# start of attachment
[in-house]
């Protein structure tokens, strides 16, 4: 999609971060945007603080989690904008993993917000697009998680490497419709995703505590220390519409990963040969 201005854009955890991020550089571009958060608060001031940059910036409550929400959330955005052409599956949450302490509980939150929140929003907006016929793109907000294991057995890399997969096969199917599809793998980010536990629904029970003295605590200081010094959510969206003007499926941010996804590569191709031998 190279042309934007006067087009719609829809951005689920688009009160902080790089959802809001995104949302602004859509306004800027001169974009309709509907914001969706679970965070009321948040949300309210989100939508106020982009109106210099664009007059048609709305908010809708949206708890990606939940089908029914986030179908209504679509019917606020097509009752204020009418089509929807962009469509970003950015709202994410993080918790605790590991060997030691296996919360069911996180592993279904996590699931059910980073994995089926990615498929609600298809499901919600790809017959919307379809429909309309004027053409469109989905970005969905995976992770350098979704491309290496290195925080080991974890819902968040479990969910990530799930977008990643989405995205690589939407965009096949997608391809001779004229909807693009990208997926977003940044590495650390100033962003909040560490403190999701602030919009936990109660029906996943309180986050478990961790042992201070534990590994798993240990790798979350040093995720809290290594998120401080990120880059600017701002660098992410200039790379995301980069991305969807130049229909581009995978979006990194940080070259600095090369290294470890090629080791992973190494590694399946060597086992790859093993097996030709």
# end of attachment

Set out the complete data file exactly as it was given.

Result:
[in-house]
């Protein structure tokens, strides 16, 4: 999609971060945007603080989690904008993993917000697009998680490497419709995703505590220390519409990963040969 201005854009955890991020550089571009958060608060001031940059910036409550929400959330955005052409599956949450302490509980939150929140929003907006016929793109907000294991057995890399997969096969199917599809793998980010536990629904029970003295605590200081010094959510969206003007499926941010996804590569191709031998 190279042309934007006067087009719609829809951005689920688009009160902080790089959802809001995104949302602004859509306004800027001169974009309709509907914001969706679970965070009321948040949300309210989100939508106020982009109106210099664009007059048609709305908010809708949206708890990606939940089908029914986030179908209504679509019917606020097509009752204020009418089509929807962009469509970003950015709202994410993080918790605790590991060997030691296996919360069911996180592993279904996590699931059910980073994995089926990615498929609600298809499901919600790809017959919307379809429909309309004027053409469109989905970005969905995976992770350098979704491309290496290195925080080991974890819902968040479990969910990530799930977008990643989405995205690589939407965009096949997608391809001779004229909807693009990208997926977003940044590495650390100033962003909040560490403190999701602030919009936990109660029906996943309180986050478990961790042992201070534990590994798993240990790798979350040093995720809290290594998120401080990120880059600017701002660098992410200039790379995301980069991305969807130049229909581009995978979006990194940080070259600095090369290294470890090629080791992973190494590694399946060597086992790859093993097996030709």